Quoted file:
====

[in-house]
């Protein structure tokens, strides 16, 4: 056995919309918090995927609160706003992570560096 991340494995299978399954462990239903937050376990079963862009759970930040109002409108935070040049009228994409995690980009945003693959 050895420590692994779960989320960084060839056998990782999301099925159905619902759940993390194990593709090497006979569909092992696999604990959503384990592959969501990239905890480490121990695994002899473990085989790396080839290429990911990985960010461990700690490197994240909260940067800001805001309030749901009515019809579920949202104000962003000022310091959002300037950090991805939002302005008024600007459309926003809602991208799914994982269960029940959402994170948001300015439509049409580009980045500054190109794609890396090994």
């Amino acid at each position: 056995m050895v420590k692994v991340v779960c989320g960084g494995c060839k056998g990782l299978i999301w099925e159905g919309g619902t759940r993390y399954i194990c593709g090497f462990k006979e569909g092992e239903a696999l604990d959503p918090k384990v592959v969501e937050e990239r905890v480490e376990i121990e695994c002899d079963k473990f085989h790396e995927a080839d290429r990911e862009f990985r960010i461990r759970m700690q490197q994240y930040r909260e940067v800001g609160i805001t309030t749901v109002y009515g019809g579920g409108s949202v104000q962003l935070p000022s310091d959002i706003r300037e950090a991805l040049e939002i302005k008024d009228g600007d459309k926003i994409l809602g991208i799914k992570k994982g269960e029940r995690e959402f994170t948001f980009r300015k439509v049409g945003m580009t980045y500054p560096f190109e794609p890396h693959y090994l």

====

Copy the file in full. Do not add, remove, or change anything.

[in-house]
């Protein structure tokens, strides 16, 4: 056995919309918090995927609160706003992570560096 991340494995299978399954462990239903937050376990079963862009759970930040109002409108935070040049009228994409995690980009945003693959 050895420590692994779960989320960084060839056998990782999301099925159905619902759940993390194990593709090497006979569909092992696999604990959503384990592959969501990239905890480490121990695994002899473990085989790396080839290429990911990985960010461990700690490197994240909260940067800001805001309030749901009515019809579920949202104000962003000022310091959002300037950090991805939002302005008024600007459309926003809602991208799914994982269960029940959402994170948001300015439509049409580009980045500054190109794609890396090994």
């Amino acid at each position: 056995m050895v420590k692994v991340v779960c989320g960084g494995c060839k056998g990782l299978i999301w099925e159905g919309g619902t759940r993390y399954i194990c593709g090497f462990k006979e569909g092992e239903a696999l604990d959503p918090k384990v592959v969501e937050e990239r905890v480490e376990i121990e695994c002899d079963k473990f085989h790396e995927a080839d290429r990911e862009f990985r960010i461990r759970m700690q490197q994240y930040r909260e940067v800001g609160i805001t309030t749901v109002y009515g019809g579920g409108s949202v104000q962003l935070p000022s310091d959002i706003r300037e950090a991805l040049e939002i302005k008024d009228g600007d459309k926003i994409l809602g991208i799914k992570k994982g269960e029940r995690e959402f994170t948001f980009r300015k439509v049409g945003m580009t980045y500054p560096f190109e794609p890396h693959y090994l």